We haven’t talked about that at all. We don’t really have a lot of communication with Activision on our side. Blizzard is very autonomous. At my level, I’ve never had any contact with Activision at all or heard those kind of plans.
I think – if he’s bringing up StarCraft as an example – it’s because it’s the most recent example of a game that had really high-quality cut-scene content. I don’t think that’s reflective of plans we have on the StarCraft II team or anything like that. I mean, we’re making cut-scenes as part of our story-telling and our games, and that’s our plan going forward.
Recently, you got broadsided by an 18-wheeler of outrage from players over the planned implementation of your Real ID program. What sort of lessons did you learn from that reaction?
I think like everything we do – no matter how much planning we have on our side – we might get different feedback. We’re always very open to that feedback, and we’re listening. And even if sometimes it doesn’t feel like we are, we’re definitely taking in all the feedback from various channels and trying to pick out where those veins of truth are that we need to reflect. On the Real ID side, I think that was one of those cases where people brought up a lot of legitimate concerns, and we evaluated what we wanted to do and what our goals were for the system. Our original plan wasn’t the right plan, and we changed it. We’ve done that in the past and we’ll continue doing it in the future when it’s the right thing to do for the game and things like Battle.net.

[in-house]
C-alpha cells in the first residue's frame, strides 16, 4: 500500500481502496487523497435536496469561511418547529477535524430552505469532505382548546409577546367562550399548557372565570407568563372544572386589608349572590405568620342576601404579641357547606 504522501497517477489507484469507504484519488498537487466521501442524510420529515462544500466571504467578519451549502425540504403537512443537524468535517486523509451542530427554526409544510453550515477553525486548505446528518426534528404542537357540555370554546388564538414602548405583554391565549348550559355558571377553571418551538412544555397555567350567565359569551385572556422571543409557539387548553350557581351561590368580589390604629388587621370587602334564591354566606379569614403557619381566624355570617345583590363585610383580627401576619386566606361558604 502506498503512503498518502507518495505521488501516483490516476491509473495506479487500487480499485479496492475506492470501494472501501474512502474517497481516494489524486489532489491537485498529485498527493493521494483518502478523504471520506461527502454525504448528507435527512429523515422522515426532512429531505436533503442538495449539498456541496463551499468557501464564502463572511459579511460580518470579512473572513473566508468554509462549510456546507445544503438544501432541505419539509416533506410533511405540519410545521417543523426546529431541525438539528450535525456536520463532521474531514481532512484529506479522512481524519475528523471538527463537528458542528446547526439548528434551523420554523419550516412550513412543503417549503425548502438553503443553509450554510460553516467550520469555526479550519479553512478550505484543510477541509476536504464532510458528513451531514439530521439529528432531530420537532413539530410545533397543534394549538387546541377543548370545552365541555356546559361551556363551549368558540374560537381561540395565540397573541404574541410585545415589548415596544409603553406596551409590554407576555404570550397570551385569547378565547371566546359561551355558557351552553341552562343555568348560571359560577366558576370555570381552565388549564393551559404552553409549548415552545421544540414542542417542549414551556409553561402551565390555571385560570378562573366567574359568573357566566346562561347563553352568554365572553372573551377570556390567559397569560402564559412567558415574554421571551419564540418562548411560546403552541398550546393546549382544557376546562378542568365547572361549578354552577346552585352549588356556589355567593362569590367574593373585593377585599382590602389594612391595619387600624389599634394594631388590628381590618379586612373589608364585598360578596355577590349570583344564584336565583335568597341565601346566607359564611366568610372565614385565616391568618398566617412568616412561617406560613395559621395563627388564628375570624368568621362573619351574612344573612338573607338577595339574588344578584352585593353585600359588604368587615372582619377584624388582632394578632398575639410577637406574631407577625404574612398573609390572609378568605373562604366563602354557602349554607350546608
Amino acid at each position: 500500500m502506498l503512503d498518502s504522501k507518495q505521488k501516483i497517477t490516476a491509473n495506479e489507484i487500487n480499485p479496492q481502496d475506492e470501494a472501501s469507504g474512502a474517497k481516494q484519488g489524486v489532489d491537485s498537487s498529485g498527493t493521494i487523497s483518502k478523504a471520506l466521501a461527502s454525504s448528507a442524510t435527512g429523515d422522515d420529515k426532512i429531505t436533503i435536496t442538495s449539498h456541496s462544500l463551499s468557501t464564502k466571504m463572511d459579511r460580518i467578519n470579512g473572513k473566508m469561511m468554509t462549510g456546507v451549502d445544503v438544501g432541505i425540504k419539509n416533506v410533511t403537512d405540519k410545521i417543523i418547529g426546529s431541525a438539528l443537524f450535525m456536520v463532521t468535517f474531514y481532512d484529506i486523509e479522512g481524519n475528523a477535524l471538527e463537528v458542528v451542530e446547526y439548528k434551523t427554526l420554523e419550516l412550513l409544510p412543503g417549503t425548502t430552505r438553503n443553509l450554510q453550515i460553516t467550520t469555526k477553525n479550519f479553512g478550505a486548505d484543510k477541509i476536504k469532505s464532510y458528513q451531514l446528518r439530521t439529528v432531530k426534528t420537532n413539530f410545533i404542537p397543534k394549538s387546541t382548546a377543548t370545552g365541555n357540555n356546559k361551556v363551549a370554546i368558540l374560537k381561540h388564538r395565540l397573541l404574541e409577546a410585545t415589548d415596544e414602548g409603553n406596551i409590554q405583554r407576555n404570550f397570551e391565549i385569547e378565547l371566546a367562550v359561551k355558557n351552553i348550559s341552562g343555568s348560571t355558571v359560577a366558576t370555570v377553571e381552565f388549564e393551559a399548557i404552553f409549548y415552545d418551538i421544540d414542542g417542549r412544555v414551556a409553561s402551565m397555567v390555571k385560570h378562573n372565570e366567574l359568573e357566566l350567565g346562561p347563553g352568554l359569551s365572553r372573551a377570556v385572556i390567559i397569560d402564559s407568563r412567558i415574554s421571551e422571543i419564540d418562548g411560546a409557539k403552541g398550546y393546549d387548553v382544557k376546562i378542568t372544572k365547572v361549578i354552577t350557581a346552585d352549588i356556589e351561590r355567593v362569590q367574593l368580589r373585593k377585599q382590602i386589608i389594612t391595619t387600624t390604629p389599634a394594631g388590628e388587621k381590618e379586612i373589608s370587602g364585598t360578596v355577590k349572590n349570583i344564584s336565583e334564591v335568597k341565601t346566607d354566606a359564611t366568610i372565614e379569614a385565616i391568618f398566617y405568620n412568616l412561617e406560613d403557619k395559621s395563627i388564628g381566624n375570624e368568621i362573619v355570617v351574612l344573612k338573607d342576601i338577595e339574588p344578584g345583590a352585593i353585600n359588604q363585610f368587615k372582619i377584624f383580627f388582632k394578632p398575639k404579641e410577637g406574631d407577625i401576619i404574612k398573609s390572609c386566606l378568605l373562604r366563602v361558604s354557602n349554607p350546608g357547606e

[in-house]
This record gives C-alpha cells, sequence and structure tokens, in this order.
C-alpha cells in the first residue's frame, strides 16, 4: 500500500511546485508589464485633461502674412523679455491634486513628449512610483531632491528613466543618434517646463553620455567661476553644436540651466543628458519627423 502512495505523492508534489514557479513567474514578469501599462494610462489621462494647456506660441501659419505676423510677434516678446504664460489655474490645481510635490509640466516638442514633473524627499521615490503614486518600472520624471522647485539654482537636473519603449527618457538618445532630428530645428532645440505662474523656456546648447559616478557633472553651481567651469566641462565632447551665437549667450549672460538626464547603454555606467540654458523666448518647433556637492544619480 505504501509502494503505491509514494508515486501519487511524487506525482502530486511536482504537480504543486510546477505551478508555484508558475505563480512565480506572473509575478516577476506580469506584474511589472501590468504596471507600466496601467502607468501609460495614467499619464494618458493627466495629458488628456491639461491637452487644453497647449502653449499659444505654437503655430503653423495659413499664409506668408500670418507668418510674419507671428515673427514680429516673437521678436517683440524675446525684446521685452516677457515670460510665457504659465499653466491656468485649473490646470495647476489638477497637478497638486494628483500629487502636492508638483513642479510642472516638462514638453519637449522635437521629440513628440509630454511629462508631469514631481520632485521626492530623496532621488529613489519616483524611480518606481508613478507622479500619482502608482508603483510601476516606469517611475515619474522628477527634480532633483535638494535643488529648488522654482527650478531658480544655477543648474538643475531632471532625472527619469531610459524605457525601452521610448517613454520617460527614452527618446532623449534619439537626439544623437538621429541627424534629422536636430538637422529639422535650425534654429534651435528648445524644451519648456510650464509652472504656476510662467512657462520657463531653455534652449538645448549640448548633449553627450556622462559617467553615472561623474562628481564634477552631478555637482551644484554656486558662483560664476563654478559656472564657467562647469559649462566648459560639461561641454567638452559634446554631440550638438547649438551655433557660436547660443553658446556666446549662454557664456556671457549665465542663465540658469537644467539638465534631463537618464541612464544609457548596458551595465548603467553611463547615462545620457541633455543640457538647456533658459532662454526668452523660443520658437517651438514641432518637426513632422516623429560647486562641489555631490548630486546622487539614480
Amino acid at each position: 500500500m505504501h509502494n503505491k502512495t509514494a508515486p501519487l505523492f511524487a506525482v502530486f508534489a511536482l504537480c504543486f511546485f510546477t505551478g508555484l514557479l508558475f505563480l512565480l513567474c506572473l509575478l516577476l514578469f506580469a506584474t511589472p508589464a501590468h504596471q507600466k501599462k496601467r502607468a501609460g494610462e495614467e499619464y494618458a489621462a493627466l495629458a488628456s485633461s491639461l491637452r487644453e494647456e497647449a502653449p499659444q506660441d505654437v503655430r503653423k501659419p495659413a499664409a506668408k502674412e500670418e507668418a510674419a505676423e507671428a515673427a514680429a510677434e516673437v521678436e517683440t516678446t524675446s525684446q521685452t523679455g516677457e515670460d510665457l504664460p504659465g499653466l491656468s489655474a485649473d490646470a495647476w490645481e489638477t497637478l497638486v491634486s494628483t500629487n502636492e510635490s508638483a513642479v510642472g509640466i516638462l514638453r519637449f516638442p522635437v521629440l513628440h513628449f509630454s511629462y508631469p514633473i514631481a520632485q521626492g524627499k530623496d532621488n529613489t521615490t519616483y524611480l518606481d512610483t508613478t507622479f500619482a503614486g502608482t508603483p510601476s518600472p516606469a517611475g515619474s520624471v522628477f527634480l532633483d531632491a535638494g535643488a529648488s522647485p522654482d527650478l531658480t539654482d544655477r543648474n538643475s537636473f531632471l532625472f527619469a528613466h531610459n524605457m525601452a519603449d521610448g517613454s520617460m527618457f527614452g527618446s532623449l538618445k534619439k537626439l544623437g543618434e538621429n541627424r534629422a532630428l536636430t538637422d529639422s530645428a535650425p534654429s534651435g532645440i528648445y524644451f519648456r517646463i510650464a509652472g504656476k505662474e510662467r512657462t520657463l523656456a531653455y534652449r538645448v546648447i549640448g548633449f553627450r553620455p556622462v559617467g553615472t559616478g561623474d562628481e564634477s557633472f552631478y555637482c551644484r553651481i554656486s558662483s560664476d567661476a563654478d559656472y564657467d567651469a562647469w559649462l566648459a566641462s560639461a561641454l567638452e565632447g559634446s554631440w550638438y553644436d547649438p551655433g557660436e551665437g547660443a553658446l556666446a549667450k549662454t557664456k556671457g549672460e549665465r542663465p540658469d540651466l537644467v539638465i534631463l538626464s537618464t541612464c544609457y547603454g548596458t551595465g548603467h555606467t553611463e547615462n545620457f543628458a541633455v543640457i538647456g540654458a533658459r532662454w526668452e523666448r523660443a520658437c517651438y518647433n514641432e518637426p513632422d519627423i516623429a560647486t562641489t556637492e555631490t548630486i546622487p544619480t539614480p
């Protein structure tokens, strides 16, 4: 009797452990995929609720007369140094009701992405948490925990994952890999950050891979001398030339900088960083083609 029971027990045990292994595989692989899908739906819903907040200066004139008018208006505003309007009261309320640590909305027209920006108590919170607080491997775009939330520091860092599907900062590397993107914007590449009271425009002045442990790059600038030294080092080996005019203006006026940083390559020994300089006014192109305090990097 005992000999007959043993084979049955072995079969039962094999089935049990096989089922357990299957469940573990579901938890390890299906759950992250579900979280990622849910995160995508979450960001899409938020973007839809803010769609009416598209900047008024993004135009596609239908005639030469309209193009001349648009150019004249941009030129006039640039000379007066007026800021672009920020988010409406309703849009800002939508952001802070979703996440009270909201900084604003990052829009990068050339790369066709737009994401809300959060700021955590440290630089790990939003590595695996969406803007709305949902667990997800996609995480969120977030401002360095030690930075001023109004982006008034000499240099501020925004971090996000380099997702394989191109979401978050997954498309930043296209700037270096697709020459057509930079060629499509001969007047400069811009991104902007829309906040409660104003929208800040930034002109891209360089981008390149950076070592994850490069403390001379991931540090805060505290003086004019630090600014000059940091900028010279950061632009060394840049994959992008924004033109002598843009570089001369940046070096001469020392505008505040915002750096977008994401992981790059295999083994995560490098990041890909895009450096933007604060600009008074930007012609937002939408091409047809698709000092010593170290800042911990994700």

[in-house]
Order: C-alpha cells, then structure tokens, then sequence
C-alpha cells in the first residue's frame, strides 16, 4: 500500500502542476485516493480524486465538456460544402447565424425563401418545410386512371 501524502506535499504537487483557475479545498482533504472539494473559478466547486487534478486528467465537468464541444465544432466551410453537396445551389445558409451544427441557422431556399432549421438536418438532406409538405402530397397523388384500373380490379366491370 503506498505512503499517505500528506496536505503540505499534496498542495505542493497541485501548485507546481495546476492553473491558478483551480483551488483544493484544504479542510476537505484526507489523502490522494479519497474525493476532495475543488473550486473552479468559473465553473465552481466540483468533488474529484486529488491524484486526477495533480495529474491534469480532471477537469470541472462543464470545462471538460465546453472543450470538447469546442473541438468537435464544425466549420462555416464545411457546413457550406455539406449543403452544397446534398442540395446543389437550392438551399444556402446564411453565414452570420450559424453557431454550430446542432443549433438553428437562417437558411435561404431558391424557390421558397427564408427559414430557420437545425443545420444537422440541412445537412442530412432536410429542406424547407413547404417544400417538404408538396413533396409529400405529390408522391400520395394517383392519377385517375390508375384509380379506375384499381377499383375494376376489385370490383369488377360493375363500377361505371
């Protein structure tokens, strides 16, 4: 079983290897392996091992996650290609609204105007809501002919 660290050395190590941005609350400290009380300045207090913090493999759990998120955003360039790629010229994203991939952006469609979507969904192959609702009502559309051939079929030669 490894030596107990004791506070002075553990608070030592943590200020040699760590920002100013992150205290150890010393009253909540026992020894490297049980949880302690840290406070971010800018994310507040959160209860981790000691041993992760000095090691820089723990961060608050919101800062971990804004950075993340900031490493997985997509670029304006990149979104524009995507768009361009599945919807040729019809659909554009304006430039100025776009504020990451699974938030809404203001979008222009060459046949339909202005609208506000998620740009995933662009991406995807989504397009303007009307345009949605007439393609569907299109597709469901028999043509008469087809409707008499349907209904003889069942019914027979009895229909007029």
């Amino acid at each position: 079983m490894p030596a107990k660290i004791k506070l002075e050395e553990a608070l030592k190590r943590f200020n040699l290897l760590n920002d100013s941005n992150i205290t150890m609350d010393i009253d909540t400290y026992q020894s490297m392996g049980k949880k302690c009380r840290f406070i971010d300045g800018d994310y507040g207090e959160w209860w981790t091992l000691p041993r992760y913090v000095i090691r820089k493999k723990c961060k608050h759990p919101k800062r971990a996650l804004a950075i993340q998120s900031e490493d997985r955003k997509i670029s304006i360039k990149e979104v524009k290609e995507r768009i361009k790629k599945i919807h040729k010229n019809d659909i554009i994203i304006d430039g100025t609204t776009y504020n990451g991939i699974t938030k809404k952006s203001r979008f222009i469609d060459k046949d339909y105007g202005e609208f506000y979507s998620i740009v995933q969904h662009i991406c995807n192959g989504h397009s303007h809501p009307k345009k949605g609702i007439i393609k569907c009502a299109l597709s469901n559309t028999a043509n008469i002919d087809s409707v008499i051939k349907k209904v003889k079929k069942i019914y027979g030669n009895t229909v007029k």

Obviously, keeping players responsible for what they say is a great idea. Real ID just may not have been the right way to do it. Why are people such jerks on the Internet, and how do we keep them from running their mouths in ways that hurt other players’ experiences?
That’s a big challenge that you face in any online community. In our game communities, we have that both on the in-game Battle.net side and outside the game in the forums. We have a Battle.net account now tied to your player account, so inherently with StarCraft II and the new Battle.net – even if it’s a tag that you’re using that’s not representative of who you are personally – at the end of the day, your account is tied to it. There are financial ramifications if you go outside the extents of some of the rules.